An evaluation of 2000 year old human remains from the Italian peninsula has proved the prevalence of malaria during the Roman Empire. Bodies of 58 adults and 10 children buried in three Italian cemeteries that date back to the 1st to 3rd centuries were recovered. They found mitochondrial genomic evidence of malaria in the teeth of those bodies.

Hendrik Poinar, an evolutionary geneticist who is the director of McMaster’s Ancient DNA Center which carried out the research, says that it is likely that malaria caused a significant amount of death in ancient Rome. Stephanie Marciniak, a former post doctoral student here, adds that extensive written evidence supports the existence of the malaria parasite in ancient Rome and Greece.  However, the specific species that caused the disease is unknown.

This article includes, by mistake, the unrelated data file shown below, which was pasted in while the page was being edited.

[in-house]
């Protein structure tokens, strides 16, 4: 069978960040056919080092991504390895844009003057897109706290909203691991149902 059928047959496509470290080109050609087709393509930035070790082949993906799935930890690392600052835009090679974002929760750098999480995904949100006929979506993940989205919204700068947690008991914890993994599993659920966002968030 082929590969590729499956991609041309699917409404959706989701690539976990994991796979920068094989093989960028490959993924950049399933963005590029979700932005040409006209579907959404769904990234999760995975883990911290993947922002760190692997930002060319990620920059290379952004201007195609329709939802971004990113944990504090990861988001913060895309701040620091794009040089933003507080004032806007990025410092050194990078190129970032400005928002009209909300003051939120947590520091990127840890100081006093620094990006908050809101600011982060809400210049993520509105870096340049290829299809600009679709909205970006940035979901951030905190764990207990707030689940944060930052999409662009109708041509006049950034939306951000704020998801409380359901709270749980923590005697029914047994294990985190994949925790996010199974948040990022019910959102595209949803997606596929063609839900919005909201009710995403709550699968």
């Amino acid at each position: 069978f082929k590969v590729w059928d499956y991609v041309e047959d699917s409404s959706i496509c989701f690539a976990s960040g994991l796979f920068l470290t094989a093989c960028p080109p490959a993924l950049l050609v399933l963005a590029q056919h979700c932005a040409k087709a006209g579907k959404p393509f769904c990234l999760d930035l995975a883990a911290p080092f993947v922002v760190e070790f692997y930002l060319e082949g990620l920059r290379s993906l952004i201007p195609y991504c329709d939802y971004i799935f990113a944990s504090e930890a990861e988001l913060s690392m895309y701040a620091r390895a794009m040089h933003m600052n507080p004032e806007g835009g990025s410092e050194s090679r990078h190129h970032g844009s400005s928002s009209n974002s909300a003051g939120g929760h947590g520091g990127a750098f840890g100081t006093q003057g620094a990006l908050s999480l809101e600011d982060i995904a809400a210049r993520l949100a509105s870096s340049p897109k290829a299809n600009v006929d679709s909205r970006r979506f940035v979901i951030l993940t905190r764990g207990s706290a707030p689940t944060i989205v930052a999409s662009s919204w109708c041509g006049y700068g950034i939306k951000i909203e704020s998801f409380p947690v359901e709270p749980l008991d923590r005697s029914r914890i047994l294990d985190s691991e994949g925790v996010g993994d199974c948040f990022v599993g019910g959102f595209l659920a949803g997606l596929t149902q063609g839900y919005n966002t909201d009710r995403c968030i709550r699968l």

The current research confirms that the malaria species was likely to be Plasmodium falciparum. They found that it affected people from diverse environments in the Imperial Rome. This genomic data is of significance as it serves as an important reference point for the period and place where the parasite existed in humans. And, it also provides more knowledge on the evolution of human disease.



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